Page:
Campaigners in Hemsby celebrate their work protecting the coastline
- Credit: Archant
Seaside publican Lorna Bevan-Thompson is gearing up for a busy summer pulling pints for holidaymakers, and pushing a campaign to shore up the beach they come to enjoy.
Hemsby became the centre of worldwide media attention three winters ago when a surging North Sea swallowed seven chalet bungalows on low cliffs unprotected by sea defences – all watched by a visiting TV crew.
But when summer comes, determined residents and traders at the resort village welcome the tourists who continue to flock to its campsites.
The holiday fun will be laced with reminders of Lorna’s Save Hemsby Coastline campaign which has been calling for sea defence protection for people’s homes, jobs and businesses.
Now she and her fellow campaign trustees are set to renew their efforts in the coming weeks.
They will launch a fresh bid to convince officials and funders that some trial concrete honeycomb sea defences, paid for by £120,000 worth of fundraising, have worked and are worth extending to protect the shoreline, homes, and holiday businesses.
In December 2013 a TV crew filming a documentary about the campaign found themselves amid breaking news, when a fundraising event turned into a rescue mission.
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Guests at Lorna’s Lacon Arms pub dashed to the nearby shoreline to form a human chain removing possessions from homes before they tumbled over the edge.
Lorna, 51, said: “It was covered worldwide afterwards, with the village full of camera crews and it raised awareness for our campaign.”
It also helped raise the funds for the £150m of concrete blocks providing temporary protection for the village. The campaign group hopes that showing their success will lead to success in a renewed bid for £2.3m of Coastal Communities Fund cash for 1.4km of major defences.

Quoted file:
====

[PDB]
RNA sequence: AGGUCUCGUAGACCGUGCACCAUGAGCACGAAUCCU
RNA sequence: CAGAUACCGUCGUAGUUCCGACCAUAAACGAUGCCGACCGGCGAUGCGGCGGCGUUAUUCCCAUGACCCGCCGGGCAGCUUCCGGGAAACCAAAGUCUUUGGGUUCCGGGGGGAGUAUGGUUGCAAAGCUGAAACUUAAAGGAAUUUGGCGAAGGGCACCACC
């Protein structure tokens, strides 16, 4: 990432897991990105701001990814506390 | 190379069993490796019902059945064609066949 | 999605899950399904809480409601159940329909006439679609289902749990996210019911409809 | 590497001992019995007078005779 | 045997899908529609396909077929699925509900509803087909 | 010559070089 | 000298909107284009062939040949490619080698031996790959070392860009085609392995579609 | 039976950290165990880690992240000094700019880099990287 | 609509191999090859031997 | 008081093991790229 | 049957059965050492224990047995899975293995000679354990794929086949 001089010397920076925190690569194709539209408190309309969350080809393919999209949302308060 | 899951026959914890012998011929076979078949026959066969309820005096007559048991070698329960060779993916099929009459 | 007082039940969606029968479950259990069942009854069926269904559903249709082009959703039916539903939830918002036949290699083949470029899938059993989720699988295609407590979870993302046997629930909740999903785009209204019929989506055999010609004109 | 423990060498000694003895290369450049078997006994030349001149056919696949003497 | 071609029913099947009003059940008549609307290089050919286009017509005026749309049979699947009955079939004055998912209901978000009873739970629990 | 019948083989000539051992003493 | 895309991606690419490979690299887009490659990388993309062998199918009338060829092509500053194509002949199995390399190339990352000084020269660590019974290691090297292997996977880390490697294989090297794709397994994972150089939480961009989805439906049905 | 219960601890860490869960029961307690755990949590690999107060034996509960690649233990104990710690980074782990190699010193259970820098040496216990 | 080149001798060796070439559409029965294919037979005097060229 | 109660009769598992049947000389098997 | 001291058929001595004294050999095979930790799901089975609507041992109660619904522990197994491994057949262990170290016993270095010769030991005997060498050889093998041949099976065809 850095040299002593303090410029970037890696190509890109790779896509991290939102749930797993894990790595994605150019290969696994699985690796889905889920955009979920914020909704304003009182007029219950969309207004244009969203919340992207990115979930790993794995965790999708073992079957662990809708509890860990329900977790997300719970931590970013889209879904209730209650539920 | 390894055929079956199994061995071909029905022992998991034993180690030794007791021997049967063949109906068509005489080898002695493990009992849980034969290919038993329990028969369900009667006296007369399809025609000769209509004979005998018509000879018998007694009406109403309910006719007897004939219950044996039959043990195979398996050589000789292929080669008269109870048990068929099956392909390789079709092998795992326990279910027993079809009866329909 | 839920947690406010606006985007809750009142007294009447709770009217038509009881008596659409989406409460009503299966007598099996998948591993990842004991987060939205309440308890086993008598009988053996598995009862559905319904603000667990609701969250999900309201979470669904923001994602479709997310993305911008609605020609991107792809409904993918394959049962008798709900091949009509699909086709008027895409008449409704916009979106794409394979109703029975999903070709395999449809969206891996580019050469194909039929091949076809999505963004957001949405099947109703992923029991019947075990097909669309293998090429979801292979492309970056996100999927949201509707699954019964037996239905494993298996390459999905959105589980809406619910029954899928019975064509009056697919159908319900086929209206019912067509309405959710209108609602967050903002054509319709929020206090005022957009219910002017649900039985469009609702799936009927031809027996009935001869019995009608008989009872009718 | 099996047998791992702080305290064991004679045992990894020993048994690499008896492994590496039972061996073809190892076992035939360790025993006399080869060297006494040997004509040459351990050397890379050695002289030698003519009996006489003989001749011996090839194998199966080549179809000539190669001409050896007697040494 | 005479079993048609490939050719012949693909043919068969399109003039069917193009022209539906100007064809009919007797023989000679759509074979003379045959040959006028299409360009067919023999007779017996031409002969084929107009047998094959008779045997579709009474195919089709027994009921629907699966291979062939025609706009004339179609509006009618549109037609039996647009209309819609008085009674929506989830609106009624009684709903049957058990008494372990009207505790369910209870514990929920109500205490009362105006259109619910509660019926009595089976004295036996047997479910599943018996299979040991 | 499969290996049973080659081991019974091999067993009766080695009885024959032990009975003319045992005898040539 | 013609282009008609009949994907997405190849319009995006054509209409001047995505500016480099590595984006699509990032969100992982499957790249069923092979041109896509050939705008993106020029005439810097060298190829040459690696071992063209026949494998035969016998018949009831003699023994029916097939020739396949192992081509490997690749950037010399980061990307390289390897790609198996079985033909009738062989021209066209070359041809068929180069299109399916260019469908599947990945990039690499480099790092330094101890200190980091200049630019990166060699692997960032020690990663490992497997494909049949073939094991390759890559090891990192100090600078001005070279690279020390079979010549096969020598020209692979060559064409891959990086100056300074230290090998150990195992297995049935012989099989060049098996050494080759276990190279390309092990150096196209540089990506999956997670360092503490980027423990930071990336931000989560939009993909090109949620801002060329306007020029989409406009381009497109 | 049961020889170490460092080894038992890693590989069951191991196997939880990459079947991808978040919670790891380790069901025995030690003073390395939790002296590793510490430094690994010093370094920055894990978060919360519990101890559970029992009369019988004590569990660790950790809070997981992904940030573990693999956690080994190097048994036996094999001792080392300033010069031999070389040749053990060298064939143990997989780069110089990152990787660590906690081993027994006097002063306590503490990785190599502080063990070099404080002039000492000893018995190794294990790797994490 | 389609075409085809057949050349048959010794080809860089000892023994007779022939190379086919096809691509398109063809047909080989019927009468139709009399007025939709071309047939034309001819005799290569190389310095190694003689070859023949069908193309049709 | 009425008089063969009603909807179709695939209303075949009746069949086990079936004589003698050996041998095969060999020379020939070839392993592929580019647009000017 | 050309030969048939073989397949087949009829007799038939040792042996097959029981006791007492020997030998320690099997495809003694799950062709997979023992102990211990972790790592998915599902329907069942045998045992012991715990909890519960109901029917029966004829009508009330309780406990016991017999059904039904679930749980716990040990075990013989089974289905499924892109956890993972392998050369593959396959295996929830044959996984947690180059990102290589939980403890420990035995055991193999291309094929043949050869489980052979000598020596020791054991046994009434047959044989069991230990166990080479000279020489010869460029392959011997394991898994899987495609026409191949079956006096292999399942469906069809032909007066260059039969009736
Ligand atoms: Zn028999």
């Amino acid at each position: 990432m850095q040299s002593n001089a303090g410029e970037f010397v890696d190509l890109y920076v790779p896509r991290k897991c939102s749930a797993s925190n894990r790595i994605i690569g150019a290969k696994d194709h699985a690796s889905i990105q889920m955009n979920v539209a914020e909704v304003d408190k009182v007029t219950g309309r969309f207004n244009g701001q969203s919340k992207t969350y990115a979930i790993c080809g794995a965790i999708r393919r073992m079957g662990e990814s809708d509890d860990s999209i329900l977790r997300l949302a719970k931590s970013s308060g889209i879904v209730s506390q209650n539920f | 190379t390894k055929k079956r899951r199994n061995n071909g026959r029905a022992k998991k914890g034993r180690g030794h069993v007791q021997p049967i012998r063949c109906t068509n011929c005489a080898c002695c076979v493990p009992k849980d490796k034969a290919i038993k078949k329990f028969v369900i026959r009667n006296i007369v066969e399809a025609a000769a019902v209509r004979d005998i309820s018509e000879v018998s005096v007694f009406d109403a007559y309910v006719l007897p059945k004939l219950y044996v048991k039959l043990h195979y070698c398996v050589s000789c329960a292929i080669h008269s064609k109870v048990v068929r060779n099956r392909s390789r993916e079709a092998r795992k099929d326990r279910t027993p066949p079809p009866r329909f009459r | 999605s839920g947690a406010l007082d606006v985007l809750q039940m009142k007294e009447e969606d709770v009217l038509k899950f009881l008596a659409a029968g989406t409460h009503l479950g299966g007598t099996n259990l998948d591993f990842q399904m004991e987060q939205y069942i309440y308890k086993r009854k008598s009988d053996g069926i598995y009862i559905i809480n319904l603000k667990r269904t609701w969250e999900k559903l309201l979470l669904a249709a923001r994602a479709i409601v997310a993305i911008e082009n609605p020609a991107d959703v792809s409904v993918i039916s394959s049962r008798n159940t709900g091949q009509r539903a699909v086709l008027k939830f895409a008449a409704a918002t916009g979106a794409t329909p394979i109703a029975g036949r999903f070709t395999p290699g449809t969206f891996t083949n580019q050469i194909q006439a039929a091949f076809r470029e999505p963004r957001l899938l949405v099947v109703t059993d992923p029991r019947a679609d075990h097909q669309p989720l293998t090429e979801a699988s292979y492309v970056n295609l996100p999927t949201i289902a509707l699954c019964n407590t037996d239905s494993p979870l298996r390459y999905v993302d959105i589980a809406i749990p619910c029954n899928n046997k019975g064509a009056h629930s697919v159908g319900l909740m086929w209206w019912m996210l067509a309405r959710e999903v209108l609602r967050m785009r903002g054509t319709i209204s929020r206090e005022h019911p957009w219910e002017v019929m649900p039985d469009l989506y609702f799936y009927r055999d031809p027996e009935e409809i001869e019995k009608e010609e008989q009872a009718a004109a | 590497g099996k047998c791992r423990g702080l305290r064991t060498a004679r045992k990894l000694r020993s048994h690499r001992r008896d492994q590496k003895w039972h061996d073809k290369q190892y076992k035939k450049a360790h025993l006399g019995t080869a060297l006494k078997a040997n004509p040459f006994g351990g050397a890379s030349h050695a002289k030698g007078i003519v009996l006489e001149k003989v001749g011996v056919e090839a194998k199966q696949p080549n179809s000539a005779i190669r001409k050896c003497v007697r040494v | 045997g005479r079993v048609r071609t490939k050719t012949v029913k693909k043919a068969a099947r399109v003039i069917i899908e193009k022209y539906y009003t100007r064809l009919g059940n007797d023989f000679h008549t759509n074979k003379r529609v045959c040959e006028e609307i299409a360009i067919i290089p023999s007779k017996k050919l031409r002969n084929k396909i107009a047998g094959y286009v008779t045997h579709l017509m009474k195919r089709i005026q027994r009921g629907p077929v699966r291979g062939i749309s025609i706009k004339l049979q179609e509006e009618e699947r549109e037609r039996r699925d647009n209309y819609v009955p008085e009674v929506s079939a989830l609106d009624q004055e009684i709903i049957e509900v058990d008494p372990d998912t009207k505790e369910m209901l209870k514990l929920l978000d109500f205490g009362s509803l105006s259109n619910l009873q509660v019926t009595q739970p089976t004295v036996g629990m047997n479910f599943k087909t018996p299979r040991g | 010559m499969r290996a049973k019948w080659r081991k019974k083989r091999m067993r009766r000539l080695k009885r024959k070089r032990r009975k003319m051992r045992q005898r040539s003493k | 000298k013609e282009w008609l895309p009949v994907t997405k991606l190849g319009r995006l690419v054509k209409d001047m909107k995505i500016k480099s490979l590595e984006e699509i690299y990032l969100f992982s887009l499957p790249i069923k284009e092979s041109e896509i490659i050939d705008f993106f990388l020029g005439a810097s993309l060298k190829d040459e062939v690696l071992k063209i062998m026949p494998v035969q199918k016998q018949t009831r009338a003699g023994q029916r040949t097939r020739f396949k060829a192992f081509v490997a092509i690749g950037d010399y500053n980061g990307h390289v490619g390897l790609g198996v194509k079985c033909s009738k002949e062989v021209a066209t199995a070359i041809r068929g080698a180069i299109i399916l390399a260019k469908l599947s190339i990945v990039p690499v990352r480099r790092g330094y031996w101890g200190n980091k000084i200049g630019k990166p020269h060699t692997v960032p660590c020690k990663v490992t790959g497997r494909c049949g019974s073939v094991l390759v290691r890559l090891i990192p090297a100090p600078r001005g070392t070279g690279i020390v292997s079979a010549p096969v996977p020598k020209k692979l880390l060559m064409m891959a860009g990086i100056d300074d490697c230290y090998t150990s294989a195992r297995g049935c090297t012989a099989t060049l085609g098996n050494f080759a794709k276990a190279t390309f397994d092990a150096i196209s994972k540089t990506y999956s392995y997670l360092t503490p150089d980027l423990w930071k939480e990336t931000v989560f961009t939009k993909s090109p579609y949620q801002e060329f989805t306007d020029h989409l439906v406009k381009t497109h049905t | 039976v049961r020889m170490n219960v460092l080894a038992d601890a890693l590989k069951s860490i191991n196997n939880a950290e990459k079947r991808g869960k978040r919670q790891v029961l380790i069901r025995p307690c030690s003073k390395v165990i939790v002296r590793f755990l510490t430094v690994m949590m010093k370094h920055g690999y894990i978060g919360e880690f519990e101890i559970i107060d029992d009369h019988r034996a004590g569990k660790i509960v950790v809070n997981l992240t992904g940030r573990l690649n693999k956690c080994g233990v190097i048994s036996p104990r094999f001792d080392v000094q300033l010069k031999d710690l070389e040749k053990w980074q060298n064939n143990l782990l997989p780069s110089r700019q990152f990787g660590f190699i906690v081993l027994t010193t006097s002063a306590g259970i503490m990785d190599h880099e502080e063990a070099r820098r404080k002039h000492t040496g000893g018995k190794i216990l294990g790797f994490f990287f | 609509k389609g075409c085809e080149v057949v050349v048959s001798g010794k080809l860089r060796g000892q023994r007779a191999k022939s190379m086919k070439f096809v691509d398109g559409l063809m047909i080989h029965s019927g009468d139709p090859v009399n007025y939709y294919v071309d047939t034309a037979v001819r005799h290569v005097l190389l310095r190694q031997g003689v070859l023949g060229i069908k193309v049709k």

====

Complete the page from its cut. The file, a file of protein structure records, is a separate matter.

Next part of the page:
Lorna, who has combined running a busy pub with being the figurehead of the campaign, said: “It should be down to the government to do something, but it is an uphill battle because our beach is privately-owned.”
Lorna believes the concrete has saved homes, and bought time for the village and the campaigners drive to win the war as well as the battle.
“It is so important, we must fight on,” said the businesswoman who came to Hemsby as a child in 1977 with her family and used to play in sand dunes then 100ft from the sea.
Now the sea is creeping closer, because of erosion, but it has not hit the vitality of the village, where her family has invested more than £1m over the past seven years in a range of outlets including amusements, a bar, rock shop, chippy and play area.
Her own pub the Lacon Arms has already had major improvements and there are more plans in place for a £300,000 atrium, garden revamp and toilet improvements, showing commitment to the community’s future.
Mum-of-three Lorna added: “Save Hemsby Coastline is not all about doom and gloom. It is about making people aware of the hidden dangers of coastal erosion, and hopefully inspiring them to help raise funds for our campaign.
“We love it here and we want to protect and we need people to know the bigger picture in the hope of getting some action. You never know who is out there and what connections they have.”
Holidaymakers are aware of the coastal campaign – through collection tins, and sales of wristbands and key rings – but Lorna said they keep coming back because they enjoy the village, its shoreline, big skies and its welcome.
“Hemsby is a home for a very vibrant village and also ‘home from home’ for so many of our regular visitors,” she added.
Her, and Hemsby’s, determined fight for funding and defences figures in a series of short promotional films showing the attractions of the Greater Yarmouth area – and the stories of the people behind them.
The films are part of an expanded marketing campaign run by the Greater Yarmouth Tourism and Business Improvement District (BID), a locally-financed drive to raise the profile of the area and encourage more visitors to stay longer, spend more and return.
Its chairman Gareth Brown said: “The BID is about promoting tourism and supporting business, so maintaining Hemsby’s beach and protecting its holiday facilities is important to our aims – along with showing the passion and determination of people like Lorna who are fighting for the communities they are proud of.”
See Lorna’s story, called Turning the Tide, on the Great Yarmouth tourism website www.great-yarmouth.co.uk. It is in the Behind the Scenes films in the media centre menu.
Now the search is on for other people in the tourism industry, who also have a story to tell or another dimension to their lives that would make compelling viewing, to feature in future mini movies.
Other stars have included a zoo founder, circus ringmaster, hotelier, potter and museum owner, all with fascinating back stories.
If you are a mini movie candidate, or know someone who might be, contact Kirsty Burn at Kirsty.Burn@great-yarmouth.gov.uk or call 01493 846340.
If you can help Save Hemsby Coastline contact Lorna Bevan-Thompson on 01493 733281 or email firstname.lastname@example.org